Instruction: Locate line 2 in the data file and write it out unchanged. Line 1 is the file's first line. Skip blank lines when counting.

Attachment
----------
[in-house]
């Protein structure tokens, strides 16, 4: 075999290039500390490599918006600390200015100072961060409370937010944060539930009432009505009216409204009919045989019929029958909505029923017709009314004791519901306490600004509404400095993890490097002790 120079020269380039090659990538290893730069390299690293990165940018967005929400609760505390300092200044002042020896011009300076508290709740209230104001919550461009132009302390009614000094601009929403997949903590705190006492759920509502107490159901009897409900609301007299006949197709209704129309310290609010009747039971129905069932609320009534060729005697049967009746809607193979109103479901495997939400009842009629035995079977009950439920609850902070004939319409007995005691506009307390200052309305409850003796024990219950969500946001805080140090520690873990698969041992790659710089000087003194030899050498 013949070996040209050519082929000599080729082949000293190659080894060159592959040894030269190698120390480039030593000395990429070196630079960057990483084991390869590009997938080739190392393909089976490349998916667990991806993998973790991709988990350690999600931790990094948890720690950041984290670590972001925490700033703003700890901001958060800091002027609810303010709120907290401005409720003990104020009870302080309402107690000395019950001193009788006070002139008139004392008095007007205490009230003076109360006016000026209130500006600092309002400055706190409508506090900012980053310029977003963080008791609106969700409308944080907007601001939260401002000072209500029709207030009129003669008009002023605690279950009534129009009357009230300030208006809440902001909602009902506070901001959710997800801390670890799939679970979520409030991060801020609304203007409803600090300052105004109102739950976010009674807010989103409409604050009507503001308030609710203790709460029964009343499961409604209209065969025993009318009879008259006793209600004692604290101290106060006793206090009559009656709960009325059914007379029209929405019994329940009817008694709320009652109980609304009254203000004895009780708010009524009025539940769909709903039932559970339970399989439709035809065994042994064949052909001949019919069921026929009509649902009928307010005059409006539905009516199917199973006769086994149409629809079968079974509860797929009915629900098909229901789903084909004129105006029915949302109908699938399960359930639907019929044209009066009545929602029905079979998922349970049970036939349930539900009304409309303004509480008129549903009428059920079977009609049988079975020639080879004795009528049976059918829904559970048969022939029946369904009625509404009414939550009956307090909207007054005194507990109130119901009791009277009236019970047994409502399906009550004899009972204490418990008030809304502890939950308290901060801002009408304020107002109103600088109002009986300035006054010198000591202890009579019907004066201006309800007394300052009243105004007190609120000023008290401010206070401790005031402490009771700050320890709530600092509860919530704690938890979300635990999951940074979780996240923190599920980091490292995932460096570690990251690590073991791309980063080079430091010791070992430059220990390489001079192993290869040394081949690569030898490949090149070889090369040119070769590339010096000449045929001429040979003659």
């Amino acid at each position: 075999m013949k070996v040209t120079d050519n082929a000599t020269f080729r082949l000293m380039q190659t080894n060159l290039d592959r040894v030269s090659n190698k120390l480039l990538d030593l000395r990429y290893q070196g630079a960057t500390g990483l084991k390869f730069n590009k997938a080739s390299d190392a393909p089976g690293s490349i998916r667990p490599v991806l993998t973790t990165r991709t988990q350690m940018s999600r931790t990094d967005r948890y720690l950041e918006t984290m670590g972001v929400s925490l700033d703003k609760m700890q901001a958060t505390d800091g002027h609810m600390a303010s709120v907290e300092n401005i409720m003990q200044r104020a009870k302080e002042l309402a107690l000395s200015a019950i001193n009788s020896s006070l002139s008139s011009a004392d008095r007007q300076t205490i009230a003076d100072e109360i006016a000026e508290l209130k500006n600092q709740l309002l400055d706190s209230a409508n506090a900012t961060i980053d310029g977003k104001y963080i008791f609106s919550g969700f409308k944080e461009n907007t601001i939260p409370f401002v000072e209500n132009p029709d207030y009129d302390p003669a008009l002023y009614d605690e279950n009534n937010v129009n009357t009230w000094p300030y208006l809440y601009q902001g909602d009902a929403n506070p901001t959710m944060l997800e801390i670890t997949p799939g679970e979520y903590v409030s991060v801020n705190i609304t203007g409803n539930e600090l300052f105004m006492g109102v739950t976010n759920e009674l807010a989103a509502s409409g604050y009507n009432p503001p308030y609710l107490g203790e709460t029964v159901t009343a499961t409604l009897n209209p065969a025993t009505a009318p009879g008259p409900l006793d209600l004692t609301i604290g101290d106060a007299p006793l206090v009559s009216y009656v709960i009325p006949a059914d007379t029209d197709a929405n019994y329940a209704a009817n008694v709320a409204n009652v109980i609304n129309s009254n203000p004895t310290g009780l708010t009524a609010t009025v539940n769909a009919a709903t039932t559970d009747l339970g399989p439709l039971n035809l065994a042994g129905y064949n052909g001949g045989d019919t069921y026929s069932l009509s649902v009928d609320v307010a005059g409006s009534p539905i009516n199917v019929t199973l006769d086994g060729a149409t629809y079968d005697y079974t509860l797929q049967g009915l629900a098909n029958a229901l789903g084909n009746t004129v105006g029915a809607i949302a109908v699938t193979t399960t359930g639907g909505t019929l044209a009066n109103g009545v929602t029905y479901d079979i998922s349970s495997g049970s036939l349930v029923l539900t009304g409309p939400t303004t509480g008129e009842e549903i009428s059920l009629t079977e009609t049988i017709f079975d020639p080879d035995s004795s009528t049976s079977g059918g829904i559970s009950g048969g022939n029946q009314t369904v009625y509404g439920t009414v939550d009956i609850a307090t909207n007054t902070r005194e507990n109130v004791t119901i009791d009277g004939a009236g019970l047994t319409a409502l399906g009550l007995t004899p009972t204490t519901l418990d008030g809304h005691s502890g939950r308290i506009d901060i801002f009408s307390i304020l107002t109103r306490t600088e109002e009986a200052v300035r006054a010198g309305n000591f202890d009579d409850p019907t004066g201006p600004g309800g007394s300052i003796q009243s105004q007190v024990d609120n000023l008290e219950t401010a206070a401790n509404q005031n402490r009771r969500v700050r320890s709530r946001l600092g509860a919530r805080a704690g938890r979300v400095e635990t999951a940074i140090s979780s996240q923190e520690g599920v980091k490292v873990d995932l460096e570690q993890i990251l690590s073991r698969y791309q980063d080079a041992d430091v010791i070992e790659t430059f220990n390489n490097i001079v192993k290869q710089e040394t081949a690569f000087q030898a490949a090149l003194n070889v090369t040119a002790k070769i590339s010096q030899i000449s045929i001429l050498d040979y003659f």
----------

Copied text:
């Protein structure tokens, strides 16, 4: 075999290039500390490599918006600390200015100072961060409370937010944060539930009432009505009216409204009919045989019929029958909505029923017709009314004791519901306490600004509404400095993890490097002790 120079020269380039090659990538290893730069390299690293990165940018967005929400609760505390300092200044002042020896011009300076508290709740209230104001919550461009132009302390009614000094601009929403997949903590705190006492759920509502107490159901009897409900609301007299006949197709209704129309310290609010009747039971129905069932609320009534060729005697049967009746809607193979109103479901495997939400009842009629035995079977009950439920609850902070004939319409007995005691506009307390200052309305409850003796024990219950969500946001805080140090520690873990698969041992790659710089000087003194030899050498 013949070996040209050519082929000599080729082949000293190659080894060159592959040894030269190698120390480039030593000395990429070196630079960057990483084991390869590009997938080739190392393909089976490349998916667990991806993998973790991709988990350690999600931790990094948890720690950041984290670590972001925490700033703003700890901001958060800091002027609810303010709120907290401005409720003990104020009870302080309402107690000395019950001193009788006070002139008139004392008095007007205490009230003076109360006016000026209130500006600092309002400055706190409508506090900012980053310029977003963080008791609106969700409308944080907007601001939260401002000072209500029709207030009129003669008009002023605690279950009534129009009357009230300030208006809440902001909602009902506070901001959710997800801390670890799939679970979520409030991060801020609304203007409803600090300052105004109102739950976010009674807010989103409409604050009507503001308030609710203790709460029964009343499961409604209209065969025993009318009879008259006793209600004692604290101290106060006793206090009559009656709960009325059914007379029209929405019994329940009817008694709320009652109980609304009254203000004895009780708010009524009025539940769909709903039932559970339970399989439709035809065994042994064949052909001949019919069921026929009509649902009928307010005059409006539905009516199917199973006769086994149409629809079968079974509860797929009915629900098909229901789903084909004129105006029915949302109908699938399960359930639907019929044209009066009545929602029905079979998922349970049970036939349930539900009304409309303004509480008129549903009428059920079977009609049988079975020639080879004795009528049976059918829904559970048969022939029946369904009625509404009414939550009956307090909207007054005194507990109130119901009791009277009236019970047994409502399906009550004899009972204490418990008030809304502890939950308290901060801002009408304020107002109103600088109002009986300035006054010198000591202890009579019907004066201006309800007394300052009243105004007190609120000023008290401010206070401790005031402490009771700050320890709530600092509860919530704690938890979300635990999951940074979780996240923190599920980091490292995932460096570690990251690590073991791309980063080079430091010791070992430059220990390489001079192993290869040394081949690569030898490949090149070889090369040119070769590339010096000449045929001429040979003659």